How to Make a Barcode Reader in Python

Learn how to make a barcode scanner that decodes barcodes and draw them in the image using pyzbar and OpenCV libraries in Python
  · 5 min read · Updated sep 2020 · Computer Vision


A barcode is a method of representing data in a visual and machine readable form, it consists of bars and spaces. Today, we see barcodes everywhere, especially in products in supermarkets.

Barcodes can be read by an optical barcode scanner, but in this tutorial, we will make a script in Python that is able to read and decode barcodes, as well as drawing where they're located in a given image.

To get started, we need to install few libraries:

pip3 install pyzbar opencv-python

Once you have these installed, open up a new Python file and import them:

from pyzbar import pyzbar
import cv2

I have few images to test with, you can use any image you want from the internet or your own disk, but you can get my test images in this directory.

I have wrapped every functionality into a function, the first function we gonna discuss is the following:

def decode(image):
    # decodes all barcodes from an image
    decoded_objects = pyzbar.decode(image)
    for obj in decoded_objects:
        # draw the barcode
        print("detected barcode:", obj)
        image = draw_barcode(obj, image)
        # print barcode type & data
        print("Type:", obj.type)
        print("Data:", obj.data)
        print()

    return image

decode() function takes an image as a numpy array, and uses pyzbar.decode() that is responsible for decoding all barcodes from a single image and returns a bunch of useful information about each barcode detected.

We then iterate over all detected barcodes and draw a rectangle around the barcode and prints the type and the data of the barcode.

To make things clear, the following is how each obj looked like if we print it:

Decoded(data=b'43770929851162', type='I25', rect=Rect(left=62, top=0, width=694, height=180), polygon=[Point(x=62, y=1), Point(x=62, y=179), Point(x=756, y=180), Point(x=756, y=0)])

So pyzbar.decode() function returns the data containing the barcode, the type of barcode, as well as the location points as a rectangle and a polygon.

This brings us to the next function that we used, draw_barcode():

def draw_barcode(decoded, image):
    # n_points = len(decoded.polygon)
    # for i in range(n_points):
    #     image = cv2.line(image, decoded.polygon[i], decoded.polygon[(i+1) % n_points], color=(0, 255, 0), thickness=5)
    # uncomment above and comment below if you want to draw a polygon and not a rectangle
    image = cv2.rectangle(image, (decoded.rect.left, decoded.rect.top), 
                            (decoded.rect.left + decoded.rect.width, decoded.rect.top + decoded.rect.height),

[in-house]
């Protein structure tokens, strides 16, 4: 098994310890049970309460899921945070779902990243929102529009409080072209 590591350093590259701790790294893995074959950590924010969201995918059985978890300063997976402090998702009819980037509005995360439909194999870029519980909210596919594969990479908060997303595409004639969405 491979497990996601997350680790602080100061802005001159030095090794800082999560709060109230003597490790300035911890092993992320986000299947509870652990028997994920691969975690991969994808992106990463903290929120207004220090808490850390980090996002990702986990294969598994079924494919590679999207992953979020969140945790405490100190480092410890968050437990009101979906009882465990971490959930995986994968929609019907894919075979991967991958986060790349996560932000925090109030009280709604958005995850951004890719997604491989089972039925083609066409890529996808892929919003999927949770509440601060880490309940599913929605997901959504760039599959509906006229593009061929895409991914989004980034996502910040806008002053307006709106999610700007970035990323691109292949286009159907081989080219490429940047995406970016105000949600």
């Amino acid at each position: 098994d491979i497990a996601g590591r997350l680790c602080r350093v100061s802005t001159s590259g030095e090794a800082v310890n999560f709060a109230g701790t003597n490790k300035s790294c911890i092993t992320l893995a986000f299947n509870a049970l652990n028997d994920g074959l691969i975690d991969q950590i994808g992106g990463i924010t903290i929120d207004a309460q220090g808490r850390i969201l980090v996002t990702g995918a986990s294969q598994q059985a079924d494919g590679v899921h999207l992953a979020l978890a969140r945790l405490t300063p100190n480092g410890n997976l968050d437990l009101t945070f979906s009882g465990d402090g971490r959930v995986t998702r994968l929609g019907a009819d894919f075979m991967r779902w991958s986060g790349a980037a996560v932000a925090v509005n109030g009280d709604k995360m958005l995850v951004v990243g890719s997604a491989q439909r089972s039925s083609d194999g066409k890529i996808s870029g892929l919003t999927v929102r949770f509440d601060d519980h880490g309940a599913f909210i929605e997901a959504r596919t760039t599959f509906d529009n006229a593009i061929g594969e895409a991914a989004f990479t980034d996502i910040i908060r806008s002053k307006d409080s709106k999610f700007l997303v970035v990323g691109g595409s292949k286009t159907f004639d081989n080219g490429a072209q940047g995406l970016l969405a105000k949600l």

color=(0, 255, 0),
                            thickness=5)
    return image

This function takes the decoded object we just saw, and the image itself, it draws a rectangle around the barcode using cv2.rectangle() function, or you can uncomment the other version of the function; drawing the polygon using cv2.line() function, the choice is yours. I preferred the rectangle version.

Finally, it returns the image that contains the drawn barcodes. Now let's use these functions for our example images:

if __name__ == "__main__":
    from glob import glob

    barcodes = glob("barcode*.png")
    for barcode_file in barcodes:
        # load the image to opencv
        img = cv2.imread(barcode_file)
        # decode detected barcodes & get the image
        # that is drawn
        img = decode(img)
        # show the image
        cv2.imshow("img", img)
        cv2.waitKey(0)

In my current directory, I have barcode1.png, barcode2.png, and barcode3.png, which are all example images of a scanned barcode, I used glob so I can get all these images as a list and iterate over them.

On each file, we load it using cv2.imread() function, and use the previously discussed decode() function to decode the barcodes and then we show the actual image.

Note that this will also detect QR codes, and that's fine, but for more accurate results, I suggest you check the dedicated tutorial for detecting and generating qr codes in Python.

When I run the script, it shows each image and prints the type and data of it, press any key and you'll get the next image, here is my output:

detected barcode: Decoded(data=b'0036000291452', type='EAN13', rect=Rect(left=124, top=58, width=965, height=812), polygon=[Point(x=124, y=59), Point(x=124, y=869), Point(x=621, y=870), Point(x=1089, y=870), Point(x=1089, y=58)])
Type: EAN13
Data: b'0036000291452'

detected barcode: Decoded(data=b'Wikipedia', type='CODE128', rect=Rect(left=593, top=4, width=0, height=294), polygon=[Point(x=593, y=4), Point(x=593, y=298)])
Type: CODE128
Data: b'Wikipedia'

detected barcode: Decoded(data=b'43770929851162', type='I25', rect=Rect(left=62, top=0, width=694, height=180), polygon=[Point(x=62, y=1), Point(x=62, y=179), Point(x=756, y=180), Point(x=756, y=0)])
Type: I25
Data: b'43770929851162'

Here is the last image that is shown:

Barcode detected using Python

Conclusion

That is awesome, now you have a great tool to make your own barcode scanner in Python. I know you all want to read directly from the camera, as a result, I have prepared the code that reads from the camera and detects barcodes in a live manner, check it here!

You can also add some sort of a beep when each barcode is detected, just like in supermarkets, check the tutorial for playing sounds which may help you accomplish that.

For more detailed information, I invite you to check pyzbar documentation.

Learn also: How to Generate and Read QR Code in Python.

Happy Coding ♥

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